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AP documents North Dakota lawmaker’s taxpayer-funded travel

FILE - North Dakota Sen. Ray Holmberg attends a joint House and Senate Appropriations Committee meeting at the Capitol in Bismarck, N.D., Jan. 7, 2009. AP’s review of records found that Holmberg’s taxpayer-funded travel expenses have far exceeded those of his fellow lawmakers over the past decade. (AP Photo/Will Kincaid, File)

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Bismarck reporter James MacPherson scooped North Dakota media by revealing just how extensively — and expensively — a state senator had traveled on the taxpayer’s dime.

Republican Sen. Ray Holmberg, who recently announced he would end his 46-year-career following a report that he had traded scores of text messages with a man jailed on child pornography charges, was already known around the state Capitol as a frequent traveler. But MacPherson was the first to quantify just how extensive Holmberg’s travel was — more than 14 times the average for lawmakers over the past decade.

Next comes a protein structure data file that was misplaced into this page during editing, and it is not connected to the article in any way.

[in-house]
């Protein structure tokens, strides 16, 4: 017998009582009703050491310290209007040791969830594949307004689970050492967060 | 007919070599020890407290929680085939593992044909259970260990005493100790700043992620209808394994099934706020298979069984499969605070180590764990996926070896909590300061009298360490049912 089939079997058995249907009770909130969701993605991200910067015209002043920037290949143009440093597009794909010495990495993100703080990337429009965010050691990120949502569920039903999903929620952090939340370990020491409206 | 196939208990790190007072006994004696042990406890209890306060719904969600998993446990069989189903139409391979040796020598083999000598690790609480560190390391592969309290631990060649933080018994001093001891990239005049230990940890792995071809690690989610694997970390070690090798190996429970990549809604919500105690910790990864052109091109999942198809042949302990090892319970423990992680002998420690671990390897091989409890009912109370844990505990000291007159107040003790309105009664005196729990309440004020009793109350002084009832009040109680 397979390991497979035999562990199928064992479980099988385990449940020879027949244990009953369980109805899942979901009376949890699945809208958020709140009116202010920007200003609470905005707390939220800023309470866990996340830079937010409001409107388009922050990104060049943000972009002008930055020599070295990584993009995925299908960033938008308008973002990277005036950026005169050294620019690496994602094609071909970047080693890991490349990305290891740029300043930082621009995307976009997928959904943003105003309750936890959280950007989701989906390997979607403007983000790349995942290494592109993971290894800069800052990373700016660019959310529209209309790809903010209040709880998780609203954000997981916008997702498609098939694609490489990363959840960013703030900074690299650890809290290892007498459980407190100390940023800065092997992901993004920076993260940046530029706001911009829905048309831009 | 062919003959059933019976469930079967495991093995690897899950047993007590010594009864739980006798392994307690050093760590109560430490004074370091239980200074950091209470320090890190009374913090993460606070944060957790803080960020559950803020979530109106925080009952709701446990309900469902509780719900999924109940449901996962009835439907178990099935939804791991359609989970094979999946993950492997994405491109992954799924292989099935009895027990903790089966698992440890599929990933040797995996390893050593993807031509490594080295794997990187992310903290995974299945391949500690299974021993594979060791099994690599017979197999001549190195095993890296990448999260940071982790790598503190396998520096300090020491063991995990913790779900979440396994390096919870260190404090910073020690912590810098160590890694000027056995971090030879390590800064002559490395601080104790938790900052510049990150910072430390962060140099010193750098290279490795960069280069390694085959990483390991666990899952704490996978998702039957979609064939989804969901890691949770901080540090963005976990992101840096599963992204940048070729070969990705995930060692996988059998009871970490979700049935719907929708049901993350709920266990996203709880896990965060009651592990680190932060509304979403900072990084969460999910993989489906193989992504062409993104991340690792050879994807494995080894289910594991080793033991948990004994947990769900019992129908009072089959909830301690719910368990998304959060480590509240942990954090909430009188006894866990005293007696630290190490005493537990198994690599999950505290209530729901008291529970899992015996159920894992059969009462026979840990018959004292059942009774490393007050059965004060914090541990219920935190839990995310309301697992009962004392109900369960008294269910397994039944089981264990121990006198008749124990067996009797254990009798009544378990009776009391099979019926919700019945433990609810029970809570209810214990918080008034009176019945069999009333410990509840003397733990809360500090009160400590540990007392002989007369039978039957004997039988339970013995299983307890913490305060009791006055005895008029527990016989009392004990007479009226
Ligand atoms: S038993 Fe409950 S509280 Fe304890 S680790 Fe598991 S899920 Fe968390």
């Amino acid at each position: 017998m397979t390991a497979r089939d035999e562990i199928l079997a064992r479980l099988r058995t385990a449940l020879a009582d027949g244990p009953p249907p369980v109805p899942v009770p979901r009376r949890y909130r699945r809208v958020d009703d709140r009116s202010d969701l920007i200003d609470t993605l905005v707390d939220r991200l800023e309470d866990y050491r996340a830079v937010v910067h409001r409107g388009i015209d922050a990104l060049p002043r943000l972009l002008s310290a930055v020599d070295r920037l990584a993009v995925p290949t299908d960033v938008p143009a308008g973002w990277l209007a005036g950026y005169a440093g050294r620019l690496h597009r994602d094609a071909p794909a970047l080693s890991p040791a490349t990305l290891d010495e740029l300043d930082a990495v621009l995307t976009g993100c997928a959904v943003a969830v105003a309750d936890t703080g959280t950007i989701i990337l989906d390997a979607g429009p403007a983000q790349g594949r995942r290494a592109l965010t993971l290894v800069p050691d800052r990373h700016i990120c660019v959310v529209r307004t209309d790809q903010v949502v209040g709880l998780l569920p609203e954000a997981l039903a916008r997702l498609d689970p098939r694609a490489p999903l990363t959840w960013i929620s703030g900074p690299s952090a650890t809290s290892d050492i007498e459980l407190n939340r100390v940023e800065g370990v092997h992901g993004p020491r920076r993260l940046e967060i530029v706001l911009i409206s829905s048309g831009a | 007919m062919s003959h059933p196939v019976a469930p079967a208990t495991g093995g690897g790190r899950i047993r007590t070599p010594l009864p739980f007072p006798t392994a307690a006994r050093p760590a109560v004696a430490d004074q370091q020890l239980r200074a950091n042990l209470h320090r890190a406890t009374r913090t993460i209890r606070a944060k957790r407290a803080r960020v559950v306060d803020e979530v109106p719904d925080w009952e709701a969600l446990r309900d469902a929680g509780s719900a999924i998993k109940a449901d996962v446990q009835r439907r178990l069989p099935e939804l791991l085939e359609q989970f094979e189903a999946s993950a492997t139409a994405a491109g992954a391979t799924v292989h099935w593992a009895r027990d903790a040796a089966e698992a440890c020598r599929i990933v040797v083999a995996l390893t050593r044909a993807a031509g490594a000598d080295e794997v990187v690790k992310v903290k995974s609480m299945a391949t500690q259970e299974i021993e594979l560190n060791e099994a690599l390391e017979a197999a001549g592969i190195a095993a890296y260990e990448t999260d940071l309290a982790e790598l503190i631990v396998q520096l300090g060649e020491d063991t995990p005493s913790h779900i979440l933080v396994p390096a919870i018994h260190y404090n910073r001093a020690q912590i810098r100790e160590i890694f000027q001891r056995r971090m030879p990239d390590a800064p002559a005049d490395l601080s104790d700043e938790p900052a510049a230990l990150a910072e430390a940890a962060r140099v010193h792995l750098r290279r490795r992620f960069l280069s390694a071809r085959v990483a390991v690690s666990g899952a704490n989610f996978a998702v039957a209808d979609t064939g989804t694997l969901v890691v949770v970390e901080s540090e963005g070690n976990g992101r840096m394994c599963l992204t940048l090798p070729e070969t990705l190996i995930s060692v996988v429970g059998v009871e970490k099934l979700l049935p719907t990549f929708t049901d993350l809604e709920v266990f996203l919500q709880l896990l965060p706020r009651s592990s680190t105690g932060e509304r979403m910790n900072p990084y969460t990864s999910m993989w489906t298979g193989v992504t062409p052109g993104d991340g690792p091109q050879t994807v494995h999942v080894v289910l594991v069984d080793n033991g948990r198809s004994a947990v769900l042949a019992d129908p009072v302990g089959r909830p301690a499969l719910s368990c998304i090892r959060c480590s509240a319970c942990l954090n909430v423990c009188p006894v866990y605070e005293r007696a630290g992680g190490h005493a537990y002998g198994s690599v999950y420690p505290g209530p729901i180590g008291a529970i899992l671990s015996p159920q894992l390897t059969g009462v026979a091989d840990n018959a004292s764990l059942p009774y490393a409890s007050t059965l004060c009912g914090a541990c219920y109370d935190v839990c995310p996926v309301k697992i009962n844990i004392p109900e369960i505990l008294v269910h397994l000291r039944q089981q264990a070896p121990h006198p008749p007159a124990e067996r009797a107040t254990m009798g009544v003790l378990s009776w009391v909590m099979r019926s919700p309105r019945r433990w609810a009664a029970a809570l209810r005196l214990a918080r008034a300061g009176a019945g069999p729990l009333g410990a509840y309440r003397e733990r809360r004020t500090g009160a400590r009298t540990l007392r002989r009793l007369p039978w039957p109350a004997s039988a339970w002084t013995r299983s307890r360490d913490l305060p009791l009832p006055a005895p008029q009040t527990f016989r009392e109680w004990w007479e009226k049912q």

MacPherson filed a Freedom of Information Act request and obtained data stretching back 10 years — records earlier than that were sketchy — and after spending hours going through the documents was able to report that Holmberg’s taxpayer-funded trips to four dozen U.S. cities, China, Canada and several countries in Europe, ran up expenses that far exceeded the norm for his fellow lawmakers. And Holmberg, the state’s longest-serving senator, held a position that allowed him to approve his own travel.

Holmberg’s travel expenses were apparently legal, but raise questions of oversight and accountability.

North Dakota media pounced on the story — The Bismarck Tribune, AP’s largest member in the state, displayed it prominently online and atop the print edition — and the state’s attorney general praised MacPherson’s work.

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